tisdag 22 augusti 2017

Seminar on the results of the ARKDIS project


Seminar with short presentations of the results of the 

Archaeological Information in the Digital Society research project (ARKDIS)

and general discussion on archaeology and archaeological information in the contemporary society.

October 2, 1-3 pm in Room 4-2007, English Park Campus, Uppsala University, Uppsala. 

Presenters include prof. Isto Huvila (Dept of ALM, Uppsala University), Lisa Börjesson (Dept of ALM, Uppsala University), Doc. Nicolò Dell’Unto (Dept of Archaeology and Ancient History, Lund University), Dr. Daniel Löwenborg (Dept of Archaeology and Ancient History, Uppsala University), Doc. Bodil Petersson (Department of Cultural Studies, Linnaeus University), and Doc. Per Stenborg (Dept of Historical Studies, University of Gothenburg).

The Department of ALM has moved. The entrance to the building is marked on https://www.google.se/maps/place/Thunbergsv%C3%A4gen+3D,+752+38+Uppsala/@59.853781,17.6248227,17z/data=!3m1!4b1!4m5!3m4!1s0x465fcbf2022e27f9:0xa40900d30c717df1!8m2!3d59.853781!4d17.6270114 from where you should take you to the left and two stairs up.

The seminar is organised together with ARKDIS project, Department of ALM and the KOM research node of the Faculty of Arts, Uppsala University.

For inquiries, contact prof. Isto Huvila, first name.lastname@abm.uu.se

tisdag 15 augusti 2017

Archaeologists Anonymous

Isto discusses in a recently published article the role of naming and anonymity in archaeological knowledge production in the article Archaeology of no names? The social productivity of anonymity in the archaeological information process published in the journal ephemera. The full text of the article is openly available at the journal website att http://www.ephemerajournal.org.

Full citation: Huvila, I. Archaeology of no names? The social productivity of anonymity in the archaeological information process. ephemera, 2017, 17(2), 351-376.

and abstract of the article:

The portrait gallery of archaeology presents a conspicuous mix of discoveries of the great characters of the past and an everyday labour of faceless individuals of the past and present in the service of archaeology and archaeological knowledge. The aim of this text is to discuss the premises and conditions of why and how the anonymisation happens in the archaeological information process and the forms of social productivity (or consequences) of the anonymous moves. Anonymity becomes a boundary object that is authored in the course of the switchings from netdom to another to emerge as a particular type of social relation and a constituent of a social imaginary of being archaeological.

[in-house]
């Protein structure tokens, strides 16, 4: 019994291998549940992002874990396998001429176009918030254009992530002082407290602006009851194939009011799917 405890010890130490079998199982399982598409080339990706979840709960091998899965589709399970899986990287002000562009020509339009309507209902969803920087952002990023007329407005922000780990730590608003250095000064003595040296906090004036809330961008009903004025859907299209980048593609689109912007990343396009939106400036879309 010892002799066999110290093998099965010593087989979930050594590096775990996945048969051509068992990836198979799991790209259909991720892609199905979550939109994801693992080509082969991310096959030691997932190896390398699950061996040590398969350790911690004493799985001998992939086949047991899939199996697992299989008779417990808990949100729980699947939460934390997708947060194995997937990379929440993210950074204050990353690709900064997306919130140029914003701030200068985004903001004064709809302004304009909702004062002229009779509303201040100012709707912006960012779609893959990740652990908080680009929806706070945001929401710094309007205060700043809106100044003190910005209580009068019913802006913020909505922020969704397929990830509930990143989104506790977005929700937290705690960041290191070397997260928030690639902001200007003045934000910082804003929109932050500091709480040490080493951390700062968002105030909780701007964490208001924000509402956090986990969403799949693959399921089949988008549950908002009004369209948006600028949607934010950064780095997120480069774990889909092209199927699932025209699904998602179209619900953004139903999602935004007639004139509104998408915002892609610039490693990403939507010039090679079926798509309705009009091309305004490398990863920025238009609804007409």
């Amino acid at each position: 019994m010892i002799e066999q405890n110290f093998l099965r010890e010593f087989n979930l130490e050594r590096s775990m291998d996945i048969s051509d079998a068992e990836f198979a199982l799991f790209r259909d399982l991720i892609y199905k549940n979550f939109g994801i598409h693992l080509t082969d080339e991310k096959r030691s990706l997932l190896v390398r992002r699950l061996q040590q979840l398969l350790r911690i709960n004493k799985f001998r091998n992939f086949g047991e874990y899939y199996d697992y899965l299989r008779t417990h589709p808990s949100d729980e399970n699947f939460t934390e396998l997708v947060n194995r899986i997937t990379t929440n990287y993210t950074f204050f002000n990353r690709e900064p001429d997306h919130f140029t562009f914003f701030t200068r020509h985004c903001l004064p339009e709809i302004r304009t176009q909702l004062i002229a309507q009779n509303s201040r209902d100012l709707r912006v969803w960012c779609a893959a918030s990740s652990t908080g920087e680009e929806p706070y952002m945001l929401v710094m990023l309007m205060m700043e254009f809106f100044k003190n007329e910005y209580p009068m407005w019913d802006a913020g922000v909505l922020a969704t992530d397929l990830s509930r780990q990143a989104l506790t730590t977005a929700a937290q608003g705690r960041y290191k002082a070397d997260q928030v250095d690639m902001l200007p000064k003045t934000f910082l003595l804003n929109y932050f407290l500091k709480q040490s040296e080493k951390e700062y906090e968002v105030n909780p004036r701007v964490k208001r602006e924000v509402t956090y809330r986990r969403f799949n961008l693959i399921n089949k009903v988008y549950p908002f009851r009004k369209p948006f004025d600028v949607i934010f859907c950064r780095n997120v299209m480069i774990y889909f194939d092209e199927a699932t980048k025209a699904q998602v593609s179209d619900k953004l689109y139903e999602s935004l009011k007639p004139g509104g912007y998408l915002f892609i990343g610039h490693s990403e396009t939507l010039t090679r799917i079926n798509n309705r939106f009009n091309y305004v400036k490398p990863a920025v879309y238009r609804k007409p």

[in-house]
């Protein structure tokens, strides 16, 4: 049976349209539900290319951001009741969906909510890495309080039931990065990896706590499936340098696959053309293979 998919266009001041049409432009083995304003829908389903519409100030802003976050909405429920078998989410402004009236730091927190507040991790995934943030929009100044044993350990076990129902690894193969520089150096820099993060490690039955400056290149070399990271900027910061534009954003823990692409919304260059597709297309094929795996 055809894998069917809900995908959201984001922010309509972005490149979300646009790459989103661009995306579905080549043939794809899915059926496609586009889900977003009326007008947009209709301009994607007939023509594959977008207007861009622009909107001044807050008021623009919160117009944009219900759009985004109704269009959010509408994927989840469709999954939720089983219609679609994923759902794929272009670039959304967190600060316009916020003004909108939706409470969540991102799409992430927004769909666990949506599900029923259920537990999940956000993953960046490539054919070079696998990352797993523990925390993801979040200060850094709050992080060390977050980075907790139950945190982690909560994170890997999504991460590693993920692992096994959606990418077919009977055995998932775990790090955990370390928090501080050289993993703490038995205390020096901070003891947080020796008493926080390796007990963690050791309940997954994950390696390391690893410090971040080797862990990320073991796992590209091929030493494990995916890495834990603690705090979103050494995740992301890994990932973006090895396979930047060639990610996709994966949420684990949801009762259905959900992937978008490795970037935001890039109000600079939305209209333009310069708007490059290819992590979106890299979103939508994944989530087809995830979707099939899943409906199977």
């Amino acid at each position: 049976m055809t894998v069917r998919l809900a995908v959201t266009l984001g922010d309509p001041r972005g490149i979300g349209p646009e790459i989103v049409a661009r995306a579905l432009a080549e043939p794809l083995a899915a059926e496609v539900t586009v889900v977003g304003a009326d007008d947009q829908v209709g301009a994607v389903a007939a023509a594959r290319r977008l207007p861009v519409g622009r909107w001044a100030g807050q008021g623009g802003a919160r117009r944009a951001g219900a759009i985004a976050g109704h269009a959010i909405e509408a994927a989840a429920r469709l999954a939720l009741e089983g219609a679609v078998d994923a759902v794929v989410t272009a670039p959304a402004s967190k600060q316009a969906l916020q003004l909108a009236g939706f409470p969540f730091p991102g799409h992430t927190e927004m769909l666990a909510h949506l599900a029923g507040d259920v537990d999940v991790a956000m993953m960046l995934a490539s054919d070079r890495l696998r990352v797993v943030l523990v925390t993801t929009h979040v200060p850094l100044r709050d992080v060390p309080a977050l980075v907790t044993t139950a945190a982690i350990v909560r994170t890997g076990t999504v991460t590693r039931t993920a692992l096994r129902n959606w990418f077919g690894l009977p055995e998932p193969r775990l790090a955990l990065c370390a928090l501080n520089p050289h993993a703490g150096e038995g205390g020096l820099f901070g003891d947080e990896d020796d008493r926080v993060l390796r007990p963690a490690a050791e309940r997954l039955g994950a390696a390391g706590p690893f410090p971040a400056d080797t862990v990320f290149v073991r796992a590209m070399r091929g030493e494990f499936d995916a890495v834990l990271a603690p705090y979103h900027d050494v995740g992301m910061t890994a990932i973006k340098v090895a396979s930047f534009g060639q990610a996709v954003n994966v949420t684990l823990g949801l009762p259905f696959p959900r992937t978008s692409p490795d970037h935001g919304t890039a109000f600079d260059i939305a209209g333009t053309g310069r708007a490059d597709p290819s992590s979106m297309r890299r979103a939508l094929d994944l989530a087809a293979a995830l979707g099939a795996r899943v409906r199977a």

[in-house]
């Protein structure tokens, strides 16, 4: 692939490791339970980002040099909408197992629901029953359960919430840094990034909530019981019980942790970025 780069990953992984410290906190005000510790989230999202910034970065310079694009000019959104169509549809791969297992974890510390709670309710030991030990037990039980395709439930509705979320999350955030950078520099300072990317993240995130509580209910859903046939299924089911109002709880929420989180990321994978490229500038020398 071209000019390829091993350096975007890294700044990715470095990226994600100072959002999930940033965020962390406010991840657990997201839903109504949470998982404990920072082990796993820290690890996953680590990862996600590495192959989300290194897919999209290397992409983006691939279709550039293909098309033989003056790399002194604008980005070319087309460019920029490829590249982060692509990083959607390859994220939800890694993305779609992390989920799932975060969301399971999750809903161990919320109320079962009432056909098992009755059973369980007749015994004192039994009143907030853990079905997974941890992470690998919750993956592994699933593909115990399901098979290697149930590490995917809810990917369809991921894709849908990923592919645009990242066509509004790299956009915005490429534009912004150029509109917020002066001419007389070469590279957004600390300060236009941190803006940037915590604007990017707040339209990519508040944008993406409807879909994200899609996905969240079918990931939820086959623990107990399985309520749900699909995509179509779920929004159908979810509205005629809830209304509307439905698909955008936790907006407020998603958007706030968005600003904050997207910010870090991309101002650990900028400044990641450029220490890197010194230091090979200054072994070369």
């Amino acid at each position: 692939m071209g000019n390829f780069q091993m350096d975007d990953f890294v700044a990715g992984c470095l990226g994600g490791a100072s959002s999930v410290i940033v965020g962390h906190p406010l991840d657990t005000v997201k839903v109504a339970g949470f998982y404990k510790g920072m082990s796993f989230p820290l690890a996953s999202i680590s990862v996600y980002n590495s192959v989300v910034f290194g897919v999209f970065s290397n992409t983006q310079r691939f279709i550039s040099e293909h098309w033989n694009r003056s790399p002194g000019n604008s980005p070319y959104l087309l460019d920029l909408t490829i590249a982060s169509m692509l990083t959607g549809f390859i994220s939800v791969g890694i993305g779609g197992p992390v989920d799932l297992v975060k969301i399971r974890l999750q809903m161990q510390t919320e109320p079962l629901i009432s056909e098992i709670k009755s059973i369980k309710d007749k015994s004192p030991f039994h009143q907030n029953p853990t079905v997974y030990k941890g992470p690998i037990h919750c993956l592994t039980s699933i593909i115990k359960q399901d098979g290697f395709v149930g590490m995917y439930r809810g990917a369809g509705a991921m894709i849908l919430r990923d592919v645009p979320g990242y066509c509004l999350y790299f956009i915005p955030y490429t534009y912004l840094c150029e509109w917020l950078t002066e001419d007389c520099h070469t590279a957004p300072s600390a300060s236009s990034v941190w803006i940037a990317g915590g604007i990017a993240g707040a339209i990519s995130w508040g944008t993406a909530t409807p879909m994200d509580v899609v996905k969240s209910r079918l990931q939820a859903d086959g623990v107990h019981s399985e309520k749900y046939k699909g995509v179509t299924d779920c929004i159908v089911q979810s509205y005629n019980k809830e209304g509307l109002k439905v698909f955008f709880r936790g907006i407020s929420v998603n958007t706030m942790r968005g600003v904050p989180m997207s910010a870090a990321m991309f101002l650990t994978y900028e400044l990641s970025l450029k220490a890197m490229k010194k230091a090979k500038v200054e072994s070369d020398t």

onsdag 19 april 2017

Protected memories - Language, Concepts and Ideology of Archaeological Heritage Governance

Dr. Johanna Enqvist (University of Helsinki) presents her PhD thesis work titled "Protected memories - Language, Concepts and Ideology of Archaeological Heritage Governance” (University of Helsinki, 2016) at the Research Seminar at the Department of ALM on Tuesday April 25, 2017 at 2-4 pm in room 3/0015, English Park Campus. The seminar language is English.

The abstract of Johanna's PhD thesis can be found below:

"The dissertation explores the key concepts of archaeological heritage management in Finland: their aspects, definitions and meanings, the history of the concepts and especially the contemporary, official discourse surrounding them  – the ways in which people represent, talk and write about  archaeological heritage  [arkeologinen perintö] and  ancient remains  [muinaisjäännös]. The social context of the study was focused on the Finnish archaeologists who worked in the intersecting fields of heritage management and academic archaeology. The texts, produced by the archaeologists, were analysed by means of critical discourse analysis; the findings of the analysis were compared to one of the most important contributions in the development of critical heritage studies: Laurajane Smith's (2005) theory of the authorized heritage discourse (AHD).